Egyptian protesters condemn security forces' tactics
The scale of casualties, and types of injuries, from clashes between security forces and protesters in Egypt, has fuelled anger against the authorities, says the BBC's Yolande Knell in Cairo.
Egyptian political activists have used social media to circulate video footage showing several blood-covered corpses, taken at Cairo's Zeinhum morgue.
"All the fridges are full," a middle-aged man yells out. "My son is dead here. It's sinful."
"They shot him in his head and his chest," he goes on. "This is a live bullet. This was not normal shooting".
Such claims have proliferated in recent days as the death toll from the latest clashes between police and protesters has climbed higher than in any previous incidents since the uprising at the beginning of the year.
More than 30 people have been killed and many hundreds injured.
In its latest statements, the Supreme Council of the Armed Forces (Scaf) has strongly denied using excessive force. "We did not fire one bullet at the chest of any Egyptian citizen," the military leader, Field Marshal Hussein Tantawi, said on Tuesday.
Scaf also says it did not use "gas bombs" against demonstrators in Cairo and elsewhere. The Health Ministry dismissed rumours that nerve gas was in circulation.
Medics at field hospitals set up in disused buildings and on pavements around Tahrir Square have reported a lot of casualties shot in the eyes with rubber bullets, hit by buckshot and overcome by tear gas.
"I was in Tahrir Square during the 25 January revolution and I saw a lot of injured people, but this time I think there are more serious injuries," says Dr Omar Qassar who is working on makeshift premises.
"I've seen two people hit by shotgun pellets in their chest and abdomen. One died before he got to hospital."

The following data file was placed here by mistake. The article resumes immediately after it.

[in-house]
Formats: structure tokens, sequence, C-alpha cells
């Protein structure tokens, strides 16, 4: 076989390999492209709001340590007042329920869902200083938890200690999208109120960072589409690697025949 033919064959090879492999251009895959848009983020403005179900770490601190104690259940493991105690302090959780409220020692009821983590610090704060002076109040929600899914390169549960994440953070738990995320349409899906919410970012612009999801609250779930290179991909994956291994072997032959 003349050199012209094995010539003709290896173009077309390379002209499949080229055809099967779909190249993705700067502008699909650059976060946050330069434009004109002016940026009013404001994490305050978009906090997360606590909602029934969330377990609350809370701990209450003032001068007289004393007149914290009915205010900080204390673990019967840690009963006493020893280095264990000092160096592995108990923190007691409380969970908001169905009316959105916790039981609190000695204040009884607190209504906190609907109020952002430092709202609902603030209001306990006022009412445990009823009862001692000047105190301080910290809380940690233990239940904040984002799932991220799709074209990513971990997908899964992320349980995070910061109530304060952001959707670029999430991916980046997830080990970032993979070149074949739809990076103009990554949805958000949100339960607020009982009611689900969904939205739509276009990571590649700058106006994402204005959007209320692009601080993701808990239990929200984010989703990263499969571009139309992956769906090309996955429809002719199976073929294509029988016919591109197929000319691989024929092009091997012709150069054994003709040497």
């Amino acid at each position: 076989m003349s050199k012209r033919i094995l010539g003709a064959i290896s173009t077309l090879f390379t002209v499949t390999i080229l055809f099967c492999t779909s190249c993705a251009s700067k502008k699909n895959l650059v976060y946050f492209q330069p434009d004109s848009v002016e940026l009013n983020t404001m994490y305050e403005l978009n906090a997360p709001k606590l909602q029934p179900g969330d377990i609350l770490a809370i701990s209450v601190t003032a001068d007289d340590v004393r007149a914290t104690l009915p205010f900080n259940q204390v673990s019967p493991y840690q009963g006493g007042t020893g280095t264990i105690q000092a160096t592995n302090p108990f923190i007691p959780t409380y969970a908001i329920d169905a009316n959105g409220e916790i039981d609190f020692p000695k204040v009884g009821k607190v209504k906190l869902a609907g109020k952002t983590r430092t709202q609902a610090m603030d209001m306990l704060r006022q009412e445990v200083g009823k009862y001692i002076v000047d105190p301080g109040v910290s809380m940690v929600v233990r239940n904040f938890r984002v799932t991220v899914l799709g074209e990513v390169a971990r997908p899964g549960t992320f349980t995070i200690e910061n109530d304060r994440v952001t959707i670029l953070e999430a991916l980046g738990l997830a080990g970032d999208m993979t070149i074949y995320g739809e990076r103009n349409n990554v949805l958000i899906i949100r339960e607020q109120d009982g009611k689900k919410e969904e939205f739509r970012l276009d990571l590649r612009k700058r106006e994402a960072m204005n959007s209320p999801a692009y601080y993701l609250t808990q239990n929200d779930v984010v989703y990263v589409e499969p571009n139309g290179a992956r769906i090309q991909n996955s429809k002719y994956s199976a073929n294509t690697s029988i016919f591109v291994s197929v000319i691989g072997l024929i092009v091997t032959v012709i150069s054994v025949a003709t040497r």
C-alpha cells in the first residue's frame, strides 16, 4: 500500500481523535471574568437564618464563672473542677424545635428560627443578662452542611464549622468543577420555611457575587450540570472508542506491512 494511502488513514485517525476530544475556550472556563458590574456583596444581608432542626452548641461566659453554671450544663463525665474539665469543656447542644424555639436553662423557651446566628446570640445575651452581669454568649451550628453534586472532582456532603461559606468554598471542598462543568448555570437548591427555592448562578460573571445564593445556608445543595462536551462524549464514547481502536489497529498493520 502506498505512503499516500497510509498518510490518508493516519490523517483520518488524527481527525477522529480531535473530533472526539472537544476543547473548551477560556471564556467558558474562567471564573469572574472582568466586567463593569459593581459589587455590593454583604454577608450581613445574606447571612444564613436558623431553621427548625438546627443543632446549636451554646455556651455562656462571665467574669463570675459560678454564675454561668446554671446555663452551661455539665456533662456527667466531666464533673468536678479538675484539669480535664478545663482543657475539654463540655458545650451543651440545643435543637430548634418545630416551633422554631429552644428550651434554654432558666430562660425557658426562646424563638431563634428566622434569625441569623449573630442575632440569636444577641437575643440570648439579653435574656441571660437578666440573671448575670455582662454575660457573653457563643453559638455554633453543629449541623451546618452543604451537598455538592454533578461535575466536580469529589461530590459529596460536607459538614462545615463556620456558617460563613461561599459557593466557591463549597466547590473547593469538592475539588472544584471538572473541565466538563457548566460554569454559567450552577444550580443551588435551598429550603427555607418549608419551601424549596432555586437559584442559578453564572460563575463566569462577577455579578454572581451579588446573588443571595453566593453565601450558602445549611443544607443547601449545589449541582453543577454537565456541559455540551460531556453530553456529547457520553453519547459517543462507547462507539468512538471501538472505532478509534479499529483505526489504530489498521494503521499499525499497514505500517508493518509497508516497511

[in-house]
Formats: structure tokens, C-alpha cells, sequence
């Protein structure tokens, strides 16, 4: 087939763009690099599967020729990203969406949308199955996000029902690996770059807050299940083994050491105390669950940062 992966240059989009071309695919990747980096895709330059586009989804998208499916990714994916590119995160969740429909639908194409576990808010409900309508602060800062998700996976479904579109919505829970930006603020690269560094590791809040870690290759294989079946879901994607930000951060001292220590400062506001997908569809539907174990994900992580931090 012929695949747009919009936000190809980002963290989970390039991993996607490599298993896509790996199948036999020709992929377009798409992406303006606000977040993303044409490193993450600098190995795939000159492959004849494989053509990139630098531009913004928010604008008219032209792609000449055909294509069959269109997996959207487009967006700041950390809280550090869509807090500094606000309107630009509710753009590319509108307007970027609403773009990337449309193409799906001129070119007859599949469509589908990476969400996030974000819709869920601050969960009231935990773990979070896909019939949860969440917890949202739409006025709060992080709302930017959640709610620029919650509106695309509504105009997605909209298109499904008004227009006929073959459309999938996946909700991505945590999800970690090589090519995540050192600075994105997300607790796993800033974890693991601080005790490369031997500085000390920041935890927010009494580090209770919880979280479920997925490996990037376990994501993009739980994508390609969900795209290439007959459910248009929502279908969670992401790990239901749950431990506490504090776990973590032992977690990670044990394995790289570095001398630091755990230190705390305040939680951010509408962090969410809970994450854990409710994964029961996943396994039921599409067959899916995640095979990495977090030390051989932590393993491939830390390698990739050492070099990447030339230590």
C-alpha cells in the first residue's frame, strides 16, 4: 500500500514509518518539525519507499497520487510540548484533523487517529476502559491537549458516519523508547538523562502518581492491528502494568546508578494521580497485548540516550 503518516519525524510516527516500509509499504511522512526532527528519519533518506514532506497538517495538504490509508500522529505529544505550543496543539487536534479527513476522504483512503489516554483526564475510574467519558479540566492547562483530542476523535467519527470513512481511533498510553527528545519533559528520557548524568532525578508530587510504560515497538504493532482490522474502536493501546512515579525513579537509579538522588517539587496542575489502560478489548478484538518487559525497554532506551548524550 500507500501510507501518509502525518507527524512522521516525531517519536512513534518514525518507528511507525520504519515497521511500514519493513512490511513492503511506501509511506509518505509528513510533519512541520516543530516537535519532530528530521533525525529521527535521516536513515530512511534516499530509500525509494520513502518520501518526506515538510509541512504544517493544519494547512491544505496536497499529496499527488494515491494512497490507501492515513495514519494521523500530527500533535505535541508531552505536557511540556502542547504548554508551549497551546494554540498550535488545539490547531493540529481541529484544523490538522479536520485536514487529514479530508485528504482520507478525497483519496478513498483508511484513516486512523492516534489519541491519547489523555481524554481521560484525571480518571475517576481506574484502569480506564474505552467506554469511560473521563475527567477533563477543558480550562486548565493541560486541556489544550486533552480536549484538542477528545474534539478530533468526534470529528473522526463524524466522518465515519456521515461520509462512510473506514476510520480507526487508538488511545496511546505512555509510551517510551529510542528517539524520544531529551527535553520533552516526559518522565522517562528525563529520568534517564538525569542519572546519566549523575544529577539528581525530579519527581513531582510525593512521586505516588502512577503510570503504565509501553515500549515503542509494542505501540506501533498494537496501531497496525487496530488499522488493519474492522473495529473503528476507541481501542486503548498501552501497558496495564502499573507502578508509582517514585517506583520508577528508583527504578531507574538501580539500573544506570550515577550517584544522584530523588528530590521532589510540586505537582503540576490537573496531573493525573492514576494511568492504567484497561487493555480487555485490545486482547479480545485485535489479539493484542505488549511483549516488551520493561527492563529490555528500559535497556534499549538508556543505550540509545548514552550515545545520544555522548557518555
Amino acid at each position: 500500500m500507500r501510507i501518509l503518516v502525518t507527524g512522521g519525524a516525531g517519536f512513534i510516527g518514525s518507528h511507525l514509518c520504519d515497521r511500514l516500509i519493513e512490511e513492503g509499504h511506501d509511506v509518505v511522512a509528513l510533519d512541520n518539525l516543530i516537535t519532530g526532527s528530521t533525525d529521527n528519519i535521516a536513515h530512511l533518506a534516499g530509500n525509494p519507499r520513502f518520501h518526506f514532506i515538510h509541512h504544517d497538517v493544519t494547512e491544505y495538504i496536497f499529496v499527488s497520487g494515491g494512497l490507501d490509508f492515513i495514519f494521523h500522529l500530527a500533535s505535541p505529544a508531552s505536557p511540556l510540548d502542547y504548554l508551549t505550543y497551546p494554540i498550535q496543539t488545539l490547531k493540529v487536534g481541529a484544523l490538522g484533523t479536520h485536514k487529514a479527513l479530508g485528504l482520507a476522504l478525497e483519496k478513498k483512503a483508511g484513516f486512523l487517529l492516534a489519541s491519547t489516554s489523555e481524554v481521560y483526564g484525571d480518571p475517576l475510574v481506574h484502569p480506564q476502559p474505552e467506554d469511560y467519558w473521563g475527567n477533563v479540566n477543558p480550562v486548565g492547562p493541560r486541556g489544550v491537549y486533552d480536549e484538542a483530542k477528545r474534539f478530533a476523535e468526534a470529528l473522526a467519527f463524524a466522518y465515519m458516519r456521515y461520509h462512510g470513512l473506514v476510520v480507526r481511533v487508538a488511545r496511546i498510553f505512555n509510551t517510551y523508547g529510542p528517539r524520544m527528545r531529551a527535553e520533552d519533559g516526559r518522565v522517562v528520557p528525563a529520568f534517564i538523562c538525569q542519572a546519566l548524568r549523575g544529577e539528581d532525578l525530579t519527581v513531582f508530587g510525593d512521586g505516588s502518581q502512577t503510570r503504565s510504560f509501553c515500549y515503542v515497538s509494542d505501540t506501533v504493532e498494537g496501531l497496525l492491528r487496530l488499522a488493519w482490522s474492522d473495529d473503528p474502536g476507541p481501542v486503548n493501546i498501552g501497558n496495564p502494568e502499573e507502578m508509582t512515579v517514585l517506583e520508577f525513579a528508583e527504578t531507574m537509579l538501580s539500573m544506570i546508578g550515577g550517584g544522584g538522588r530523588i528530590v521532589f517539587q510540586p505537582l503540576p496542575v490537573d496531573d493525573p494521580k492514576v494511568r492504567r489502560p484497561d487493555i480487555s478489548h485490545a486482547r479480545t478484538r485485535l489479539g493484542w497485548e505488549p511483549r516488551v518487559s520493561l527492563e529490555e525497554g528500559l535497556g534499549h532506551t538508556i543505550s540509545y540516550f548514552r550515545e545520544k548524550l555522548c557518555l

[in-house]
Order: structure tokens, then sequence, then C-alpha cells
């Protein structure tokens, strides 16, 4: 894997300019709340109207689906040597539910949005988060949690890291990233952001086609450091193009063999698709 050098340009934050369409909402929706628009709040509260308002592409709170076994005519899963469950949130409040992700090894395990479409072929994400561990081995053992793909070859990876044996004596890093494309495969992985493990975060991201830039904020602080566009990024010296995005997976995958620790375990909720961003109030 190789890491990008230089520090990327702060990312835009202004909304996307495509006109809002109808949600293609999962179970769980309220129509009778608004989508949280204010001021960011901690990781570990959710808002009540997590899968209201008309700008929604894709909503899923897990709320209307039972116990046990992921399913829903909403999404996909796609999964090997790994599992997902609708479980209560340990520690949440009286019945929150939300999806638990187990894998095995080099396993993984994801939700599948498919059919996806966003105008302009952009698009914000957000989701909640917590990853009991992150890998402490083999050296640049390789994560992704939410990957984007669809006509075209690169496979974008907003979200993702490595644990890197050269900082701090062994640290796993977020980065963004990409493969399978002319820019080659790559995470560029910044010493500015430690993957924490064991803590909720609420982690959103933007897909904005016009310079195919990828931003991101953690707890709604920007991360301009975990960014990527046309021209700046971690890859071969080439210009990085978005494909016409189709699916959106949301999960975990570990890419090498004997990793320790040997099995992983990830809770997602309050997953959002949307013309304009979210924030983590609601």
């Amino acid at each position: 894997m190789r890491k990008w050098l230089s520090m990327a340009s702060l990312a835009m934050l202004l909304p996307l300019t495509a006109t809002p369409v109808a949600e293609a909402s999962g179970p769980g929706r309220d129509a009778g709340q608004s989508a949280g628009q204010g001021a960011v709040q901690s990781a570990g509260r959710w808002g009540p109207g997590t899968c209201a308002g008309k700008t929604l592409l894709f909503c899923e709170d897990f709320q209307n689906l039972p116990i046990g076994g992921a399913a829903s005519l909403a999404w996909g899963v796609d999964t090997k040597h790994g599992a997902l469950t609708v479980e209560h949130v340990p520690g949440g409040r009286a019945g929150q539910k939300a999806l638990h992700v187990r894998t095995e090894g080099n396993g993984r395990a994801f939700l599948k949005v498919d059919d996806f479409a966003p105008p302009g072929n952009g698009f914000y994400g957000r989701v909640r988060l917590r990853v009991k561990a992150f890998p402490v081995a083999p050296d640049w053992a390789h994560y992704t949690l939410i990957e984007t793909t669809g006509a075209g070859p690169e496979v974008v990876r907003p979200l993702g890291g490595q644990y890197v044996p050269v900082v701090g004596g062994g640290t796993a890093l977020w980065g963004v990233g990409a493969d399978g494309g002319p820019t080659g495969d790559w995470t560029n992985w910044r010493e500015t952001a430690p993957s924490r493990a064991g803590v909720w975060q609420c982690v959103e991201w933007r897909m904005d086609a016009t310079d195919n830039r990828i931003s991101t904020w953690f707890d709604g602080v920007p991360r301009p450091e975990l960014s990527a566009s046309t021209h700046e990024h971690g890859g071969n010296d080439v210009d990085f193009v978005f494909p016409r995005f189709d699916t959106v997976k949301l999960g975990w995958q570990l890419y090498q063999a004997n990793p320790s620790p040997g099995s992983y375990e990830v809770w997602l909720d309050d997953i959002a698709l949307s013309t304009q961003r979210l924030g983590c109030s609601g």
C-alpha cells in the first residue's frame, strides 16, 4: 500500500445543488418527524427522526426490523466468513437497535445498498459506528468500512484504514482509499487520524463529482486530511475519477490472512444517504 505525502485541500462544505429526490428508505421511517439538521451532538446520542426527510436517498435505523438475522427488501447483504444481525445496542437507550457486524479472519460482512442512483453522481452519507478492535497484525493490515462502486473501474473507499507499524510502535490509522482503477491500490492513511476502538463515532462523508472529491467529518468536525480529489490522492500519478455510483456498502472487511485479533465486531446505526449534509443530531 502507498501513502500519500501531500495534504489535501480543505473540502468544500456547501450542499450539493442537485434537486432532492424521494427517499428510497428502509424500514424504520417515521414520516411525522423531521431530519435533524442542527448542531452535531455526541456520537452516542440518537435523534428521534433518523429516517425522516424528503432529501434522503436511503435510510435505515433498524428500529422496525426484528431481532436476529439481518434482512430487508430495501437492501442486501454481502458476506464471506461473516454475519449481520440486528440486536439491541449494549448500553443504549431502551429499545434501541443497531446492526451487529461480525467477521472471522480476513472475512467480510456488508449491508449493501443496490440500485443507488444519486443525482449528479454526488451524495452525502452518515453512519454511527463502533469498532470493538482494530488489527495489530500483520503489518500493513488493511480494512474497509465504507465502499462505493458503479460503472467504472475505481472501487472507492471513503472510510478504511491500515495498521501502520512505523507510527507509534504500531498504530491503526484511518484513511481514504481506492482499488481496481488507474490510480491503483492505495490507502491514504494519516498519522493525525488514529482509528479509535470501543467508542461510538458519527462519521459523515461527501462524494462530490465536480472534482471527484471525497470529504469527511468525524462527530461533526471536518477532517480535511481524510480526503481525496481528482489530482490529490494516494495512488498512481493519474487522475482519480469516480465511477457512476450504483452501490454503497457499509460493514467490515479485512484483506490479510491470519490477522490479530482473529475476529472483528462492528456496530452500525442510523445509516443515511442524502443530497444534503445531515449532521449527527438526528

"The tear gas is weird," he adds. "In January it was much lighter. This stuff is very strong, just smelling it I get dizzy. We've seen a few cases of convulsions."
Doctors have collected samples of the canisters, which bear the name of a US manufacturer, and sent them to laboratories for analysis.
With residents of districts of central Cairo complaining of ill-effects, there are also suggestions that tear gas has simply been used in a heavy-handed fashion.
The UN human rights chief, Navi Pillay, has joined political forces in Egypt calling for an independent inquiry into the killing of protesters by military and security forces.
"Some of the images coming out of Tahrir, including the brutal beating of already subdued protesters are deeply shocking as are the reports of unarmed protesters being shot in the head," she said.
"There should be a prompt, impartial and independent investigation and accountability for those found responsible for the abuses that have taken place should be ensured."
For many Egyptians, YouTube video that showed a police officer apparently celebrating after blinding a protester he had shot has proved particularly shocking.
In Tahrir Square, a demonstrator, Dina, holds up a sign showing three prominent revolutionaries with permanent eye injuries. It says: "An eye for an eye - end of discussion".
"I'm trying to show the shame of the Interior Ministry. I'm trying to show what kind of police we have to protect us," she says. "I don't accept this. It's like nothing has changed. We lost a lot of fine men but nothing has changed."
Under President Hosni Mubarak, Egyptian police had a reputation for corruption and brutality. Public anger intensified towards them as they tried to suppress mass rallies at the start of the uprising in January and then disappeared, leaving the streets unprotected.
After the revolution, the former Interior Minister, Habib al-Adly, was jailed for 12 years for fraud and money laundering. He remains on trial for ordering police to use live ammunition on protesters.
Other top officers lost their jobs and the hated State Security Investigations Agency was disbanded.
However, human rights groups say that the powers of Egypt's riot police, the Central Security Forces, should also have been curtailed as part of wide-ranging reforms.
"Since February we have been calling for a complete internal restructuring of the Ministry of Interior," says Ghada Shahbander of the Egyptian Organisation for Human Rights. "They have no interest in reform. Many officers close to al-Adly are still there."
She questions whether parliamentary elections due to begin on Monday should take place after the recent violence.
"A safe environment is a prerequisite for an election. What are the chances of that now? This police force cannot be given the responsibility of securing an election," she says.
For its part, Scaf says it has prioritised the restoration of security. In his latest address, Field Marshal Tantawi said the Interior Ministry's "efficiency has been gradually improving, despite the attempts to weaken its drive and break its will."